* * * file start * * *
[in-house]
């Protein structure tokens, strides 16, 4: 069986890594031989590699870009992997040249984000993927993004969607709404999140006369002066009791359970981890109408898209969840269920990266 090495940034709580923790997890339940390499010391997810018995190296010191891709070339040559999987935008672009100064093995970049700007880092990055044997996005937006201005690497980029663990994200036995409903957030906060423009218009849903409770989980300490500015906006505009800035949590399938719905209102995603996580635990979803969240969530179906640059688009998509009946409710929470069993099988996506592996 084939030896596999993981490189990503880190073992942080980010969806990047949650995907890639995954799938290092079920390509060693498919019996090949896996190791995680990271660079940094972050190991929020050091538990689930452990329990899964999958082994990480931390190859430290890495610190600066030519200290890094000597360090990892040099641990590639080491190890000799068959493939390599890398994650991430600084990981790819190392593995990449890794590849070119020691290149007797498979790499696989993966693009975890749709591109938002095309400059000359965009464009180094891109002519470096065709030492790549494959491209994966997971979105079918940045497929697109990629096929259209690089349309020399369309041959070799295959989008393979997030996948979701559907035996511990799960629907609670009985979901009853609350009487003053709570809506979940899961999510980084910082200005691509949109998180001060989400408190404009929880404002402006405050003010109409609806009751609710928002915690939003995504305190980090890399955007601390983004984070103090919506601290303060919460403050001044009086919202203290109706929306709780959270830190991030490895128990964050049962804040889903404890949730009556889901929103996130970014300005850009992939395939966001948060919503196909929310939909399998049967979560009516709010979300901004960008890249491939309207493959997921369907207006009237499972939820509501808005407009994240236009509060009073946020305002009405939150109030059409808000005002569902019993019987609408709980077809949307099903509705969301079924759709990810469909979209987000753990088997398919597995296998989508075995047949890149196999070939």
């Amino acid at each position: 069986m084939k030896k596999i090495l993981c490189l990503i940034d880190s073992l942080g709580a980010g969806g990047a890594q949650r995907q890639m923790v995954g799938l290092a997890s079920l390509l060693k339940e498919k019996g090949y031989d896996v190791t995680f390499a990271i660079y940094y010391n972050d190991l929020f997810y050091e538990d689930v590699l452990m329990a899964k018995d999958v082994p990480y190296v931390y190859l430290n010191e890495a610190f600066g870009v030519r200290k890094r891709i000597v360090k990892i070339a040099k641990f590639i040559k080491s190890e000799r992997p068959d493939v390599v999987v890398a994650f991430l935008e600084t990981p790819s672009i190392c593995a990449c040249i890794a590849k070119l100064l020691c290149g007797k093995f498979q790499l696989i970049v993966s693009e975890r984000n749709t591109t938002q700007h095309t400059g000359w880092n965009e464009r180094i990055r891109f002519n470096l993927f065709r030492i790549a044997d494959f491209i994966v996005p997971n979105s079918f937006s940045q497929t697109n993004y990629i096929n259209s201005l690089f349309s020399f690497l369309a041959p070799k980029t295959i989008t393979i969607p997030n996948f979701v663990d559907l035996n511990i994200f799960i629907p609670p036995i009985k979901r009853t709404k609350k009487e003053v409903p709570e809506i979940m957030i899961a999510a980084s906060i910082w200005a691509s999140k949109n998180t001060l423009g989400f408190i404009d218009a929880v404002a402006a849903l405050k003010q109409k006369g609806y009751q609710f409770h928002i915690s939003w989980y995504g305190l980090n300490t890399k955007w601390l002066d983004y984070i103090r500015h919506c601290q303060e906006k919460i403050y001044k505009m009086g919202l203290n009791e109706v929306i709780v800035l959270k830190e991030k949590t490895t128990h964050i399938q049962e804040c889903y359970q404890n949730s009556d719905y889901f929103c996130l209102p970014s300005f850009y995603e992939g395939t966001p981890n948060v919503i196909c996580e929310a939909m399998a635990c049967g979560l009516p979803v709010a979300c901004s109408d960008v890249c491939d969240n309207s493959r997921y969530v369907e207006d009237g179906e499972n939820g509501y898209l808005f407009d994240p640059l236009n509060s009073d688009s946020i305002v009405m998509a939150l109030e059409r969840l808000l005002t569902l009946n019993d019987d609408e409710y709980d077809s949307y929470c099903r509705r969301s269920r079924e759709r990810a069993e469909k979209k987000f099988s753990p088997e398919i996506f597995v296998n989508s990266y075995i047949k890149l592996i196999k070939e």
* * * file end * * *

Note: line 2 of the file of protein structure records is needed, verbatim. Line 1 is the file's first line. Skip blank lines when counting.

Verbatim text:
């Protein structure tokens, strides 16, 4: 069986890594031989590699870009992997040249984000993927993004969607709404999140006369002066009791359970981890109408898209969840269920990266 090495940034709580923790997890339940390499010391997810018995190296010191891709070339040559999987935008672009100064093995970049700007880092990055044997996005937006201005690497980029663990994200036995409903957030906060423009218009849903409770989980300490500015906006505009800035949590399938719905209102995603996580635990979803969240969530179906640059688009998509009946409710929470069993099988996506592996 084939030896596999993981490189990503880190073992942080980010969806990047949650995907890639995954799938290092079920390509060693498919019996090949896996190791995680990271660079940094972050190991929020050091538990689930452990329990899964999958082994990480931390190859430290890495610190600066030519200290890094000597360090990892040099641990590639080491190890000799068959493939390599890398994650991430600084990981790819190392593995990449890794590849070119020691290149007797498979790499696989993966693009975890749709591109938002095309400059000359965009464009180094891109002519470096065709030492790549494959491209994966997971979105079918940045497929697109990629096929259209690089349309020399369309041959070799295959989008393979997030996948979701559907035996511990799960629907609670009985979901009853609350009487003053709570809506979940899961999510980084910082200005691509949109998180001060989400408190404009929880404002402006405050003010109409609806009751609710928002915690939003995504305190980090890399955007601390983004984070103090919506601290303060919460403050001044009086919202203290109706929306709780959270830190991030490895128990964050049962804040889903404890949730009556889901929103996130970014300005850009992939395939966001948060919503196909929310939909399998049967979560009516709010979300901004960008890249491939309207493959997921369907207006009237499972939820509501808005407009994240236009509060009073946020305002009405939150109030059409808000005002569902019993019987609408709980077809949307099903509705969301079924759709990810469909979209987000753990088997398919597995296998989508075995047949890149196999070939």